Nursing home COVID cases drop 96%, deaths drop 91% since December | #healthcare | #elderly | #seniors
The American Health Care Association is now pushing Congress to take proactive measures to protect seniors in the event of another pandemic.
WASHINGTON, D.C., USA — New cases of COVID-19 among seniors in nursing homes are down 96% since the peak in December 2020, according to the American Health Care Association (AHCA).
“This vaccine has been really a game-changer,” AHCA chief medical officer Dr. David Gifford told KGW Wednesday.
AHCA helps represent more than 14,000 nursing homes and long-term care facilities nationwide. The pandemic has been devastating to those populations.
“I don’t think we’ve seen anything like this, at least in my time as a physician over the last 30 years,” Gifford said.
AHCA estimates about 600,000 health care staff and 500,000 long-term care residents got sick from COVID-19. About 130,000 residents and nearly 2,000 staff died.
“One is too many,” Gifford said.
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Nursing home staff and residents were some of the first to get access to COVID-19 vaccines. Now that distribution is more widespread, AHCA released a report this week noting a 96% drop in cases and a 91% drop in deaths since December.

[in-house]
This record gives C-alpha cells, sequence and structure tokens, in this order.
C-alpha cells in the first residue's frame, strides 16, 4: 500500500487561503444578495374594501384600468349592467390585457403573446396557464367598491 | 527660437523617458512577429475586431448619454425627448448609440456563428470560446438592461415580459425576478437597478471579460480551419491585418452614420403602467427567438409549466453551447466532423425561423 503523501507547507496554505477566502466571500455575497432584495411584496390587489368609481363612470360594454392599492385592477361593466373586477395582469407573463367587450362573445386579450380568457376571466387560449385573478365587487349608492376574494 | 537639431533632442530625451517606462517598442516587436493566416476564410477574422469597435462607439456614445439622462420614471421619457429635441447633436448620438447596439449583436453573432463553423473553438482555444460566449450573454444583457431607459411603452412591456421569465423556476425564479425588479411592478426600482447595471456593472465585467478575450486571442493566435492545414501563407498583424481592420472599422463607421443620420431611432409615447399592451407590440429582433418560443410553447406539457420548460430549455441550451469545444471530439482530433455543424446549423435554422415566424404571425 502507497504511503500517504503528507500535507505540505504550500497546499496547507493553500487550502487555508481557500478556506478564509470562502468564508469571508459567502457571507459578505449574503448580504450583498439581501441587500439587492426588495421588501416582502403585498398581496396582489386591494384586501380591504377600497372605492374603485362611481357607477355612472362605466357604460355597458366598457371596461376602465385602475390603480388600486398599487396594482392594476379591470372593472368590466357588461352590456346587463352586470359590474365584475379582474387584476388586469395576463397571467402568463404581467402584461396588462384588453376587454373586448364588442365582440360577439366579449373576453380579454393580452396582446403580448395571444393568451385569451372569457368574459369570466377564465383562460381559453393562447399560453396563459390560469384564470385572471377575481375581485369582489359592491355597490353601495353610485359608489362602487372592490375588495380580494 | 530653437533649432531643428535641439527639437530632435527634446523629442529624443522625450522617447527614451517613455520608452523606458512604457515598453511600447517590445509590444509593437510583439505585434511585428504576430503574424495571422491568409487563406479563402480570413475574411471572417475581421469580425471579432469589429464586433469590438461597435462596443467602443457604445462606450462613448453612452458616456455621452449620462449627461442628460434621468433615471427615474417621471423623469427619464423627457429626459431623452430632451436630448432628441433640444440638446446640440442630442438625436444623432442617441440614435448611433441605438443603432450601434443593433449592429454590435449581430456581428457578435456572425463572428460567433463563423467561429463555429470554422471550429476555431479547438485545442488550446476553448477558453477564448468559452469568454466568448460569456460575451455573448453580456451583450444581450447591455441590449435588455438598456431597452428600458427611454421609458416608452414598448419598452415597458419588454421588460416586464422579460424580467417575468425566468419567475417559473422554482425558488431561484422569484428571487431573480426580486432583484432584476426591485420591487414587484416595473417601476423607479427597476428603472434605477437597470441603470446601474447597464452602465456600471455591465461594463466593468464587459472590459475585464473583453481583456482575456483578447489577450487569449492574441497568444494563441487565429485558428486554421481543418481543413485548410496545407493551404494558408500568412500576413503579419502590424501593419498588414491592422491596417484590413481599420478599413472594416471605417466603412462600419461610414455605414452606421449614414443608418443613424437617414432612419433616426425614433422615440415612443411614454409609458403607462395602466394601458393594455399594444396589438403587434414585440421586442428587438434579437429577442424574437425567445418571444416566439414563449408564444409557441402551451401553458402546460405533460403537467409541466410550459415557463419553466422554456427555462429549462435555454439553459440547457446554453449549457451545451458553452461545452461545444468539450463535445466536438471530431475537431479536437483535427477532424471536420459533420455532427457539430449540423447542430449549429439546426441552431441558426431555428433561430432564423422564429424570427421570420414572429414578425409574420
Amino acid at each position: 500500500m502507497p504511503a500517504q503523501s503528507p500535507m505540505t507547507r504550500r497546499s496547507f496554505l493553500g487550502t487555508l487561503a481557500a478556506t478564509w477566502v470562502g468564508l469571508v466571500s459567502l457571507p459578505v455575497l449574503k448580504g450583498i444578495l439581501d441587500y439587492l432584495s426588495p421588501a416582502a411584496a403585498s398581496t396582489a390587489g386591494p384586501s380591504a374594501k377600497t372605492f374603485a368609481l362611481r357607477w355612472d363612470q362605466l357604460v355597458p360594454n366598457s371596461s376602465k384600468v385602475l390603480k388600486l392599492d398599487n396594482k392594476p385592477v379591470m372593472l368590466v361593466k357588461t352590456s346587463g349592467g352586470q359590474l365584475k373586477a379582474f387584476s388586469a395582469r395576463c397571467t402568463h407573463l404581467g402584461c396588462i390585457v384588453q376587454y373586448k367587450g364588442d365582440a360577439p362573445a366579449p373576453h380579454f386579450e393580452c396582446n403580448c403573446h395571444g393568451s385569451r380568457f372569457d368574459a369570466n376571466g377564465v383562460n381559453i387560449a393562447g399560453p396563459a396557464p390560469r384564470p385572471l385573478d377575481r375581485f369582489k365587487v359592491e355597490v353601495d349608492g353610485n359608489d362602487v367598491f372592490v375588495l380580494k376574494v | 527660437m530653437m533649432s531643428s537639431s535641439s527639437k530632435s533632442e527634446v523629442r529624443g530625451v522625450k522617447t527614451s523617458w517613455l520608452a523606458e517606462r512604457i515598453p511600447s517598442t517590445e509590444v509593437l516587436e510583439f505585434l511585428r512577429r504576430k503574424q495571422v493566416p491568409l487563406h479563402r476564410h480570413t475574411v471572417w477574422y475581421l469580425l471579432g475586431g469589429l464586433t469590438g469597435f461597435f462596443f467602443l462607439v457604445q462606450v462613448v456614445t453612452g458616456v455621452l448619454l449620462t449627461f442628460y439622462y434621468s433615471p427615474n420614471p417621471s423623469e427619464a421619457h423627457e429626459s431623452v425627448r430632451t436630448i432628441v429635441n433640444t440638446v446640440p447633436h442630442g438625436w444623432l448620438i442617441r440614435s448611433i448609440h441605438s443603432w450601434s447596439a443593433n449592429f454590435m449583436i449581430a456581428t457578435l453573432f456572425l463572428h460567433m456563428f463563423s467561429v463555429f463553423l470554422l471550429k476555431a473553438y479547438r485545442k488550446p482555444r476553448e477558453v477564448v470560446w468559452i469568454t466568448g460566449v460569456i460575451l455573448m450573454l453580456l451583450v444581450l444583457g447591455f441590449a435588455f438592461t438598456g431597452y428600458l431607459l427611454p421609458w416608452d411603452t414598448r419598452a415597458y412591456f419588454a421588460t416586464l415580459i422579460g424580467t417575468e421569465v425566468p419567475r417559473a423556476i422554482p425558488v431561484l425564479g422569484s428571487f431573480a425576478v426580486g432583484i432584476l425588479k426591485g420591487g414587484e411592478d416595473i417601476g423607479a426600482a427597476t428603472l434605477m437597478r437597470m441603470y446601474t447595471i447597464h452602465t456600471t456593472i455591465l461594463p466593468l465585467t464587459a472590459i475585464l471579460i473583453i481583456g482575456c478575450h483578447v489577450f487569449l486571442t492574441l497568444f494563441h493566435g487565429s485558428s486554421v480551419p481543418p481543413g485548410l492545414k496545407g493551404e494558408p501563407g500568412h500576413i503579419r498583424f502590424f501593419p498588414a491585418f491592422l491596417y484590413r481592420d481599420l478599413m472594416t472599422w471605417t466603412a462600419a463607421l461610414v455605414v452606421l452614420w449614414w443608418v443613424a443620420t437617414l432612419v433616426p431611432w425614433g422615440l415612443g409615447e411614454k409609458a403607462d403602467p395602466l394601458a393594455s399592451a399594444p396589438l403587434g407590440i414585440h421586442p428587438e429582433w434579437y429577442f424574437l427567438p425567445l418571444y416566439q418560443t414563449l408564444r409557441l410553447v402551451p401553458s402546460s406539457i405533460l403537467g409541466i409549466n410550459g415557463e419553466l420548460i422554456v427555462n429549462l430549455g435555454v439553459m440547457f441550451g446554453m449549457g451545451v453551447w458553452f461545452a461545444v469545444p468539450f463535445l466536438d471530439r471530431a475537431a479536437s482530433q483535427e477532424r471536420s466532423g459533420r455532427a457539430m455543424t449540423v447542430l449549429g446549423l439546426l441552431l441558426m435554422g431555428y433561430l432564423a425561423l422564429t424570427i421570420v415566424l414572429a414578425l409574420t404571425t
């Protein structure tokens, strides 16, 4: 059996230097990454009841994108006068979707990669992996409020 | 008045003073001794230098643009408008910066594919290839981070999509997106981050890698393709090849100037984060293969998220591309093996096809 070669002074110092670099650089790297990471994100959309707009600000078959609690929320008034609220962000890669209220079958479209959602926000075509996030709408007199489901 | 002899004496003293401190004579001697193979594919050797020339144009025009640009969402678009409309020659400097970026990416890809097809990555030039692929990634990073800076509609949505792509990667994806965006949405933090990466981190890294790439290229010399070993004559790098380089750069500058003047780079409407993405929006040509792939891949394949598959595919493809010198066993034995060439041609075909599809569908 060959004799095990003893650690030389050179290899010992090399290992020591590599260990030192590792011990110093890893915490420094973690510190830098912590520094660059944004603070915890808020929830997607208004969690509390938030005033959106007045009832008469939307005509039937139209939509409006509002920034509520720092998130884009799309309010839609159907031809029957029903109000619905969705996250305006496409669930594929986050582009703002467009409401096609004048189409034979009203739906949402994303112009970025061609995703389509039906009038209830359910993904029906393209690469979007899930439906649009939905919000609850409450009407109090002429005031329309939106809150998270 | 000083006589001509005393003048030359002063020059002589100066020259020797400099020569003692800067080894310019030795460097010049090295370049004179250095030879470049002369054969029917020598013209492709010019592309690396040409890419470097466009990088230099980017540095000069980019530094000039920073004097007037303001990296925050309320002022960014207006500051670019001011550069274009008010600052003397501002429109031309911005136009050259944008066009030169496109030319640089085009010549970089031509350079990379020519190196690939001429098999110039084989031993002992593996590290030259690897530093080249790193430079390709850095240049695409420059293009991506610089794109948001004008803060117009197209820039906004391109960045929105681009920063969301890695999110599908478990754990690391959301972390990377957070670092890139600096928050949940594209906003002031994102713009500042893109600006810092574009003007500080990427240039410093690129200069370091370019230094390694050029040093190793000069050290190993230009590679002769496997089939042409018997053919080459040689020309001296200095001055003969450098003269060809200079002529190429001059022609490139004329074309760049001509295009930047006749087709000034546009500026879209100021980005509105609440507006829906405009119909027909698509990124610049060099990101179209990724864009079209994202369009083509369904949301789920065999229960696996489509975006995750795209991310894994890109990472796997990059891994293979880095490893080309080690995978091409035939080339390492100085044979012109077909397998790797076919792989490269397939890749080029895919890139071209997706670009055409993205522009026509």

“We’re not seeing it come back in the nursing homes, because they’ve had such high vaccination rates,” Gifford explained.
AHCA estimates show between 80-85% of senior residents accept the COVID vaccine. The staff is more hesitant, with about 55% accepting the shot.
AHCA and other national data indicate this is because:
- Some staff are younger and at lower risk.
- Some are low-paid workers who don’t trust their employers.
- Some fall within communities of color or other groups who have historic distrust in health and government systems, and are therefore more vaccine-hesitant.
However, the gap has shrunk from about 60% of staff refusing the vaccine a month ago to about 45% now.
“What we’re seeing is now that they’ve seen it’s relatively safe, many more are starting to take it,” Gifford said.
AHCA is now pushing Congress to take proactive measures to protect seniors in the event of another pandemic, advocating for the Care For Our Seniors Act.
Gifford argued nursing homes and long-term care facilities were not prioritized in the beginning, and that many lives could have been saved.
“If we want to prevent health problems for the elderly and those in long-term care, then we have to make them a priority,” he said.
The Care For Our Seniors Act would potentially require broader oversight of the long-term living sector, with infection prevention specialists hired into facilities. Precautions would be taken now to stockpile Personal Protective Equipment (PPE). The policy would also boost transparency about facilities with repeat outbreaks, vaccination rates, and resident/family members’ satisfaction in a facility’s care.
However, in the short term for the rest of the country, Gifford emphasized mass vaccination.
“I studied this vaccine a long time, and it’s safe and effective,” he said. “We only beat the virus if we work together. If we don’t work together and we have isolated pockets, then the virus wins.”
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